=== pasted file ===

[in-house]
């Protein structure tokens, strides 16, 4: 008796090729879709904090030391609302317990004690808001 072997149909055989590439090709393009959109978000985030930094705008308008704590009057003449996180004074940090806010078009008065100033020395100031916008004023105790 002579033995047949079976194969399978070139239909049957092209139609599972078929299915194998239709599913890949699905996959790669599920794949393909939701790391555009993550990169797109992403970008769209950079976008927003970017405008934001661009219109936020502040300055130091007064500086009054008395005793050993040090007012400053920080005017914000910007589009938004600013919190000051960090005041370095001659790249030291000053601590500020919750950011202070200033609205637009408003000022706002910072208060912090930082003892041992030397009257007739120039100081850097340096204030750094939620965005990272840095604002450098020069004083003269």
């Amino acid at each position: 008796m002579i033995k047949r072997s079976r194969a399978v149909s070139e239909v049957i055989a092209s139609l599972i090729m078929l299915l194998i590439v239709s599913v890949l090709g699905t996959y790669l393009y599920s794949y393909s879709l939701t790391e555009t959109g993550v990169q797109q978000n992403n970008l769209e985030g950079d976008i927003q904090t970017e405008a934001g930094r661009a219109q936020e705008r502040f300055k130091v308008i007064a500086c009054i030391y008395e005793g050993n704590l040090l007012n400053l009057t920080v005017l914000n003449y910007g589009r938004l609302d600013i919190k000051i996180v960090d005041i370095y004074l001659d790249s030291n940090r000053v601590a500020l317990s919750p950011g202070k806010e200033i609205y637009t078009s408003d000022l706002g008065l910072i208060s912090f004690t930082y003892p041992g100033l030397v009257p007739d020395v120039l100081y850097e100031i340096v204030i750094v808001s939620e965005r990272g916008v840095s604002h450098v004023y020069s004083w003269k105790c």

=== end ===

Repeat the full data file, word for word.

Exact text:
[in-house]
């Protein structure tokens, strides 16, 4: 008796090729879709904090030391609302317990004690808001 072997149909055989590439090709393009959109978000985030930094705008308008704590009057003449996180004074940090806010078009008065100033020395100031916008004023105790 002579033995047949079976194969399978070139239909049957092209139609599972078929299915194998239709599913890949699905996959790669599920794949393909939701790391555009993550990169797109992403970008769209950079976008927003970017405008934001661009219109936020502040300055130091007064500086009054008395005793050993040090007012400053920080005017914000910007589009938004600013919190000051960090005041370095001659790249030291000053601590500020919750950011202070200033609205637009408003000022706002910072208060912090930082003892041992030397009257007739120039100081850097340096204030750094939620965005990272840095604002450098020069004083003269």
């Amino acid at each position: 008796m002579i033995k047949r072997s079976r194969a399978v149909s070139e239909v049957i055989a092209s139609l599972i090729m078929l299915l194998i590439v239709s599913v890949l090709g699905t996959y790669l393009y599920s794949y393909s879709l939701t790391e555009t959109g993550v990169q797109q978000n992403n970008l769209e985030g950079d976008i927003q904090t970017e405008a934001g930094r661009a219109q936020e705008r502040f300055k130091v308008i007064a500086c009054i030391y008395e005793g050993n704590l040090l007012n400053l009057t920080v005017l914000n003449y910007g589009r938004l609302d600013i919190k000051i996180v960090d005041i370095y004074l001659d790249s030291n940090r000053v601590a500020l317990s919750p950011g202070k806010e200033i609205y637009t078009s408003d000022l706002g008065l910072i208060s912090f004690t930082y003892p041992g100033l030397v009257p007739d020395v120039l100081y850097e100031i340096v204030i750094v808001s939620e965005r990272g916008v840095s604002h450098v004023y020069s004083w003269k105790c």